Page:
Often though you want to update the element based on the action. evently has built in support for the "mustache" templating language, and if you specify a template in that syntax it will replace the current HTML of the element that it is attached to with the result of rendering that template.

{click:
    {
        mustache: "<div>You clicked!</div>"
    }
}

Which will put "You clicked!" in to the page instead of in an alert. What if you don't want to replace the current content, and just want to append another line? For that use the "render" option.

{click:
    {
        mustache: "<div>You clicked!</div>",
        render: "append"
    }
}

Which would put another "You clicked!" on the page every time you click. As well as "append" there is also "prepend", or really any jQuery method that you want to call.

Simply rendering a static template isn't going to be very useful though, usually you want something dynamic. For that use the "data" option, which can just be an object if you want, but that's still not going to be very dynamic either, so it can be a function that returns an object.

{click:
    {
        data: function(e) {
            return {name, "Bob"};
        },
        mustache: "<div>Hi {{name}}!</div>"
    }
}

The data function gets passed the event object from jQuery (so you can e.g. get the target of the event), and any data for the event too (so it could see what item you just bought).

That's all well and good, but it doesn't help us get data from couchdb in to the page. For that we need the opportunity to make a request to couchdb. We could just fall back to using one function to handle the event, but then we lose the integration with mustache. Therefore there is an "async" key that allows us to make an AJAX request and then use mustache on the result.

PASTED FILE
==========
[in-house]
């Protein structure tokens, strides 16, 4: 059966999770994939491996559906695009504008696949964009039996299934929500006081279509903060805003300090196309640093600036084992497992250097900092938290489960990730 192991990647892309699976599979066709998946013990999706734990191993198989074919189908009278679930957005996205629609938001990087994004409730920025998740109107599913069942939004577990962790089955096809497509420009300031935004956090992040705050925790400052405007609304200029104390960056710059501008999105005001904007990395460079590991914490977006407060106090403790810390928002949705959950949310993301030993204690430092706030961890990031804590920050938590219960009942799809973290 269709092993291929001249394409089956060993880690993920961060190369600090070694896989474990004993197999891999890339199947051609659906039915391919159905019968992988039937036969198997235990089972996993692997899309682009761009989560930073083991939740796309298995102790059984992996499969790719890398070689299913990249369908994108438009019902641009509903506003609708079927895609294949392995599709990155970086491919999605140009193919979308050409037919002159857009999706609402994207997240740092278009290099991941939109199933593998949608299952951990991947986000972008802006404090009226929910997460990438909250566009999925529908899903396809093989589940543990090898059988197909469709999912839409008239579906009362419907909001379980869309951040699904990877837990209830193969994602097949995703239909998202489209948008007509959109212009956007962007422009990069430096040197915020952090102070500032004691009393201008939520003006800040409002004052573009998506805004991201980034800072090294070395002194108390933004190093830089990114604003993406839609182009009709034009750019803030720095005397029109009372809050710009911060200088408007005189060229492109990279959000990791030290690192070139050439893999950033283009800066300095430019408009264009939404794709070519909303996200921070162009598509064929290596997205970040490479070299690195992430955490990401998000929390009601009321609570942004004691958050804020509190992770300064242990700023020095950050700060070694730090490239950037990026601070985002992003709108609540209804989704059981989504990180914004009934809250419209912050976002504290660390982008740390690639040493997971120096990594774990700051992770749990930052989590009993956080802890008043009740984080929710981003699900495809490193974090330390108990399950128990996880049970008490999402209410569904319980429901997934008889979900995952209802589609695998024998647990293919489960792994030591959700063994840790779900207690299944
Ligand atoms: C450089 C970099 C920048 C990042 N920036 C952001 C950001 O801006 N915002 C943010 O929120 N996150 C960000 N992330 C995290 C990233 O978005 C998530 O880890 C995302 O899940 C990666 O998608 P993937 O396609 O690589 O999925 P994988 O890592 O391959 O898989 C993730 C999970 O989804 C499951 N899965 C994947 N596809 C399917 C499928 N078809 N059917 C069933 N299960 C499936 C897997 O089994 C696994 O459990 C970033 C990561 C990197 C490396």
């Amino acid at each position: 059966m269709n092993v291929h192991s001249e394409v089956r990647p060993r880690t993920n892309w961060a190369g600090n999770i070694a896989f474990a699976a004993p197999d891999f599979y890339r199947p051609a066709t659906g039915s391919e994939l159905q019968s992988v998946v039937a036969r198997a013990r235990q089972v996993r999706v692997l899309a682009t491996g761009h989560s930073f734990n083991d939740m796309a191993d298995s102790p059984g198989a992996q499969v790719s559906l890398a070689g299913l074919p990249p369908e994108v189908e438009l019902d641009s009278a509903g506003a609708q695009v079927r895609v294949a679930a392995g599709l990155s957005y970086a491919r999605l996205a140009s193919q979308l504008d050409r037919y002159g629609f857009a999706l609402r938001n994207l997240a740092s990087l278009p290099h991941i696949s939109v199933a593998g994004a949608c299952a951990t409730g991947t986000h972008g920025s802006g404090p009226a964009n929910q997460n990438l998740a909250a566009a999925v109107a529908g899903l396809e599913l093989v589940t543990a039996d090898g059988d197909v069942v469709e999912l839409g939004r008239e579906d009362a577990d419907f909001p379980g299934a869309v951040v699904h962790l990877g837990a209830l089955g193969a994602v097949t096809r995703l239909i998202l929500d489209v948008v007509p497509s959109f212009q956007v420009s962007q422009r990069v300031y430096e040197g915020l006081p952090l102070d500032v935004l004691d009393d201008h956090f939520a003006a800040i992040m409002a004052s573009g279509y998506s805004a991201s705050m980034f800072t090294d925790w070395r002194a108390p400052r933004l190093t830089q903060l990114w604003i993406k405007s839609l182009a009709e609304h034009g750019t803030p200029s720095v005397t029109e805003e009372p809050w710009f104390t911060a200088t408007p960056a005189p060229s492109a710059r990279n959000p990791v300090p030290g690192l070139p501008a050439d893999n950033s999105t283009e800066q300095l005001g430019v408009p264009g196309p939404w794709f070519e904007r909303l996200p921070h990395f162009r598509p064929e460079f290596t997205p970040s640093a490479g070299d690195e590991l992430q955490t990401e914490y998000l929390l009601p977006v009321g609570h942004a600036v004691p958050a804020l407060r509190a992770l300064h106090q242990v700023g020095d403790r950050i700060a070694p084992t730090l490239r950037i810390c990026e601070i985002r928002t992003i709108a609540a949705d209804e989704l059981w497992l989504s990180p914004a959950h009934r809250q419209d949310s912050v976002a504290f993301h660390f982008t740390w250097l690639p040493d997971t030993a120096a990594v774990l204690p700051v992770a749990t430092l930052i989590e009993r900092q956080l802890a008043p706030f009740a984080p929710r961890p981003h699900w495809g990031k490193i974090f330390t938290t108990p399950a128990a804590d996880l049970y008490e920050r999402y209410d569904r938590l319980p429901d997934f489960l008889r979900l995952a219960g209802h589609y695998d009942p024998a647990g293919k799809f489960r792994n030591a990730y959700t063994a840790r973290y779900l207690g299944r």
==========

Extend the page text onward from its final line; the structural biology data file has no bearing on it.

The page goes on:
{click:
    {
        async: function(callback) {
            /* some code that does an async request, and then calls callback with the result */
        },
        data: function(resp) {
            /* Some code that processes the data from the async function to ready it for the template */
        },
        mustache: "A tempate that will be rendered with the result of the data function"
    }
}

Now, writing an async method to query a couchdb view is so common in couchapps that eventy has special support for it. The query key can either be a json structure that specifies a view and the arguments to it, or a function that returns such a structure based on things such as the query string in the URL.